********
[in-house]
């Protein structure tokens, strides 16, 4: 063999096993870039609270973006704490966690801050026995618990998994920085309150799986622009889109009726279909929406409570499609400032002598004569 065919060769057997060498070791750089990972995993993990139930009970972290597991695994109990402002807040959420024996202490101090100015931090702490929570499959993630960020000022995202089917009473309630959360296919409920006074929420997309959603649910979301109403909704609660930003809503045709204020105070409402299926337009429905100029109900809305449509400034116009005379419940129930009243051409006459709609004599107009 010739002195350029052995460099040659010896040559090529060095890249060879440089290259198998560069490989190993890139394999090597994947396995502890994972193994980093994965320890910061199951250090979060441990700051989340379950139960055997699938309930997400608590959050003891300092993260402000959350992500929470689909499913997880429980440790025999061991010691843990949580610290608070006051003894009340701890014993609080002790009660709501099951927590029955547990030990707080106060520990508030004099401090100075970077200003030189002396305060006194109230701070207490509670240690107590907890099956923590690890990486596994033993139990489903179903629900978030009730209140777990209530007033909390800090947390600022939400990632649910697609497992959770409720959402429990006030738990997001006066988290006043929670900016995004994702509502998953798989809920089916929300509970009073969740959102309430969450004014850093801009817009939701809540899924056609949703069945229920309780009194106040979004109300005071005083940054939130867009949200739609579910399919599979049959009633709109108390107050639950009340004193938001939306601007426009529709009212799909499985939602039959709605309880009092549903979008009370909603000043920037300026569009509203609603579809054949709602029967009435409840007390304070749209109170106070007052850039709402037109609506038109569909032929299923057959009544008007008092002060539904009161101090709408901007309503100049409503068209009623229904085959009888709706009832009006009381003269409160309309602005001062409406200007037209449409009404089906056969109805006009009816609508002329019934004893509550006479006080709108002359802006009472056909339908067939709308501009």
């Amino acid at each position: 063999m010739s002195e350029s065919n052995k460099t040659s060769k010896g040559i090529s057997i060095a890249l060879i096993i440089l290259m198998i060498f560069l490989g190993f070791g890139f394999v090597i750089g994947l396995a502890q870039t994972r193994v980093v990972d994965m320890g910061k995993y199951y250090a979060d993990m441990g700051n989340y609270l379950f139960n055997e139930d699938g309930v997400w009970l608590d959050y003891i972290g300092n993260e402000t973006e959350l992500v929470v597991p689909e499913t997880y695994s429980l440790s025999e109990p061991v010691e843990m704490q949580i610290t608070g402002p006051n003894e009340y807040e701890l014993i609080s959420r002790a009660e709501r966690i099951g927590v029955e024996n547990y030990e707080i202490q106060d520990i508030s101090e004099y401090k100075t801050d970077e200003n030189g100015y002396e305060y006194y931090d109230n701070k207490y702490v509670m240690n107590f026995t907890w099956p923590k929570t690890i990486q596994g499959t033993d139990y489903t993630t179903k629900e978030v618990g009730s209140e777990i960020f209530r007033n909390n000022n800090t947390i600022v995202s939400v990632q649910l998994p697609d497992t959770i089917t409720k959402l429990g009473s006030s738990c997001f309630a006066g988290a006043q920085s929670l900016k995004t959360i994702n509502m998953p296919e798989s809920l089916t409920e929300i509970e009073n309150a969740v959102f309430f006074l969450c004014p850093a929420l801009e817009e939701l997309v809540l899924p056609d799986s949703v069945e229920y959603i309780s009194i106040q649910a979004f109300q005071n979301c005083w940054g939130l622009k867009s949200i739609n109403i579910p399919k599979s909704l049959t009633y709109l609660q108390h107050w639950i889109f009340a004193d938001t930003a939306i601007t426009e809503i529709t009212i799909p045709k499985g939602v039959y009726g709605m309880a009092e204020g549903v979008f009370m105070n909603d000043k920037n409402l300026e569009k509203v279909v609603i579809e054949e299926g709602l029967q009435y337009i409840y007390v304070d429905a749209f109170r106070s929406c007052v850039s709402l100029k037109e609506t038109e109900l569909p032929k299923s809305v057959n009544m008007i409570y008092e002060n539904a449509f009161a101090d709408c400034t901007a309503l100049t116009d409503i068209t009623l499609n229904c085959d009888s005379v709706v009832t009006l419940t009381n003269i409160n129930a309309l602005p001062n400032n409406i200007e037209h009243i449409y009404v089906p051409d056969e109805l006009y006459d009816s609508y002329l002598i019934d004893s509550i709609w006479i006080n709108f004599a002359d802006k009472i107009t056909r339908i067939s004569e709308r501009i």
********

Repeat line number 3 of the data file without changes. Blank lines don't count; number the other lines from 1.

């Amino acid at each position: 063999m010739s002195e350029s065919n052995k460099t040659s060769k010896g040559i090529s057997i060095a890249l060879i096993i440089l290259m198998i060498f560069l490989g190993f070791g890139f394999v090597i750089g994947l396995a502890q870039t994972r193994v980093v990972d994965m320890g910061k995993y199951y250090a979060d993990m441990g700051n989340y609270l379950f139960n055997e139930d699938g309930v997400w009970l608590d959050y003891i972290g300092n993260e402000t973006e959350l992500v929470v597991p689909e499913t997880y695994s429980l440790s025999e109990p061991v010691e843990m704490q949580i610290t608070g402002p006051n003894e009340y807040e701890l014993i609080s959420r002790a009660e709501r966690i099951g927590v029955e024996n547990y030990e707080i202490q106060d520990i508030s101090e004099y401090k100075t801050d970077e200003n030189g100015y002396e305060y006194y931090d109230n701070k207490y702490v509670m240690n107590f026995t907890w099956p923590k929570t690890i990486q596994g499959t033993d139990y489903t993630t179903k629900e978030v618990g009730s209140e777990i960020f209530r007033n909390n000022n800090t947390i600022v995202s939400v990632q649910l998994p697609d497992t959770i089917t409720k959402l429990g009473s006030s738990c997001f309630a006066g988290a006043q920085s929670l900016k995004t959360i994702n509502m998953p296919e798989s809920l089916t409920e929300i509970e009073n309150a969740v959102f309430f006074l969450c004014p850093a929420l801009e817009e939701l997309v809540l899924p056609d799986s949703v069945e229920y959603i309780s009194i106040q649910a979004f109300q005071n979301c005083w940054g939130l622009k867009s949200i739609n109403i579910p399919k599979s909704l049959t009633y709109l609660q108390h107050w639950i889109f009340a004193d938001t930003a939306i601007t426009e809503i529709t009212i799909p045709k499985g939602v039959y009726g709605m309880a009092e204020g549903v979008f009370m105070n909603d000043k920037n409402l300026e569009k509203v279909v609603i579809e054949e299926g709602l029967q009435y337009i409840y007390v304070d429905a749209f109170r106070s929406c007052v850039s709402l100029k037109e609506t038109e109900l569909p032929k299923s809305v057959n009544m008007i409570y008092e002060n539904a449509f009161a101090d709408c400034t901007a309503l100049t116009d409503i068209t009623l499609n229904c085959d009888s005379v709706v009832t009006l419940t009381n003269i409160n129930a309309l602005p001062n400032n409406i200007e037209h009243i449409y009404v089906p051409d056969e109805l006009y006459d009816s609508y002329l002598i019934d004893s509550i709609w006479i006080n709108f004599a002359d802006k009472i107009t056909r339908i067939s004569e709308r501009i």